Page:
Somalia is recognized as having an ongoing food crises over the last several decades. Most recently, between late 2010 and 2011, the nation experienced an extreme drought that led to a global food crisis in an area where women and children were already entrenched in desperate food and economic conditions.  Somalia’s 2011-2012 drought was the worst since the 1992-1993 famine. Acute malnutrition and illness further decimated the women and children whose immune system had already been lowered through from long term low access to food, health care, and unsanitary, unsafe living environments.

 

The United Nations and multi-partner Integrated Food Security Phase Classification system (IPC, an analysis template used for determining relative severity of food insecurity) and regions in Somalia were identified as suffering from severe famine and in the midst of major food shortages. Many people migrated to refugee camps in neighboring countries and as a result, populations in those camps soared and the prevalence of disease also spread throughout the already malnourished and weakened populations. This analysis however did not become realized until 6-9 months after the famine had already spread across southern Somalia and therefore, not only had the damage had been done, but the opportunity to save the lives of women and children had passed. Most families had lost their most vulnerable members or had left the area for refugee camps where they faced more dire circumstances.

Please see the FAO’s Food Security and Analysis Unit’s full report, recently published and commented through the FAO blog. Their report finds that over half of all deaths were children under 5:

To read the full report, please click on the following link: Download the Study Report (PDF, 3.84MB)

 

 

 

 

 

 

MSF-scientificday2013

 

This year’s event, held at the Royal Society of Medicine was highly anticipated by the academic and professional world of international health. Their integration of online media and live online streaming really opened the access to this event for everyone to watch. We wish more conferences provided this type of open access!

This is the full document of their abstracts, articles and presentation schedule:

http://www.msf.org.uk/sites/uk/files/scientific_day_2013_final_lo-res.pdf

Visit their website: http://www.msf.org.uk/

Summary of a key presentation: 

Tuberculosis treatment in a chronic armed conflict setting: treatment outcomes and experiences in Somalia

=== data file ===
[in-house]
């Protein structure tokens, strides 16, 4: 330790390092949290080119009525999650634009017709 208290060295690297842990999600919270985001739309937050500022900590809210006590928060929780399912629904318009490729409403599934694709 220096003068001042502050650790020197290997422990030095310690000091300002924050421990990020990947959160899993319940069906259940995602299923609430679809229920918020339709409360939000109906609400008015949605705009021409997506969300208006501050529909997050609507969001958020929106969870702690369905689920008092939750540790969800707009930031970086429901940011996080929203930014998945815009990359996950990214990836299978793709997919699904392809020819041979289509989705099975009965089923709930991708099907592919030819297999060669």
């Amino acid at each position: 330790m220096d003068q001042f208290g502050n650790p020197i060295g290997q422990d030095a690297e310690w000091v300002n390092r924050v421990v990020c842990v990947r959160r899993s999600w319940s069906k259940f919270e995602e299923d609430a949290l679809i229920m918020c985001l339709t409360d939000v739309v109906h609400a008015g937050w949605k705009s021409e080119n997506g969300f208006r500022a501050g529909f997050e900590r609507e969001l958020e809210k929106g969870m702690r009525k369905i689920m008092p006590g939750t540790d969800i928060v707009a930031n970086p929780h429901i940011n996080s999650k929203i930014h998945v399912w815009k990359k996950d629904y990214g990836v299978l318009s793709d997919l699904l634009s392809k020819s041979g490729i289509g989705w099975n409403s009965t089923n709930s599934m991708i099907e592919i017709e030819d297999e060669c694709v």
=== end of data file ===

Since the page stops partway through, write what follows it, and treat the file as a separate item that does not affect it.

(Karin Fischer Liddle, Riekje Elema, Sein Sein Thi, Jane Greig. Médecins Sans Frontières (MSF), Amsterdam, Netherlands; MSF, London, UK)

Key findings: the programme successfully treated a high percentage of patients, though results were variable with only one project nearing the WHO target of 90%. However—It seems obvious in they’re conclusion that, “Insecurity often reduces mobility and may limit patients’ ability to seek healthcare”, that “adherence may be supported by a broader network of healthcare providers with a common agreement to continue TB treatment for mobile patients, but this is a substantial challenge.”  They brought up an important topic: collaboration and partnership development. The broader network of healthcare providers with common agreements in TB treatments for mobile patients could be facilitated through partnership development and coordination. In addition, perhaps technology may be helpful, depending on ease of use of technology in this setting. However, the combination of improved communication and coordination through partners via common agreements along with tools to facilitate communication and data tracking, should be explored by larger strategic funding agencies, as it has the potential to provide a higher impact.

We hope to summarize more presentations with future blog articles!

Literacy is a fundamental human right and is linked directly to improved rates in health and nutritional status, economic empowerment and growth, reduction in child marriage, and infant and maternal survival rates.

Literacy is the key to survival, improvement, growth, and achieving well-being.

We are all familiar with the political, economic and cultural barriers low income nations face to helping women and children access literacy. Nepal is no different than other nations. Their government does not provide enough funding for teachers or infrastructure to deliver the education necessary to help their population thrive.

As a result, families generation after generation suffer lack of ability to raise themselves out of poverty.

Go-MCH is helping rural communities in Nepal build the infrastructure and access resources in a way that can provide long term, affordable, and sustainable solutions. Our partner, Smiles Nepal is building schools with green energy (solar panels) and wiring for electricity and internet that enables schools to remain open with lights on after dark, powers computers all day and into the evening, and provides the resources necessary to support the literacy growth of children, women, and the community.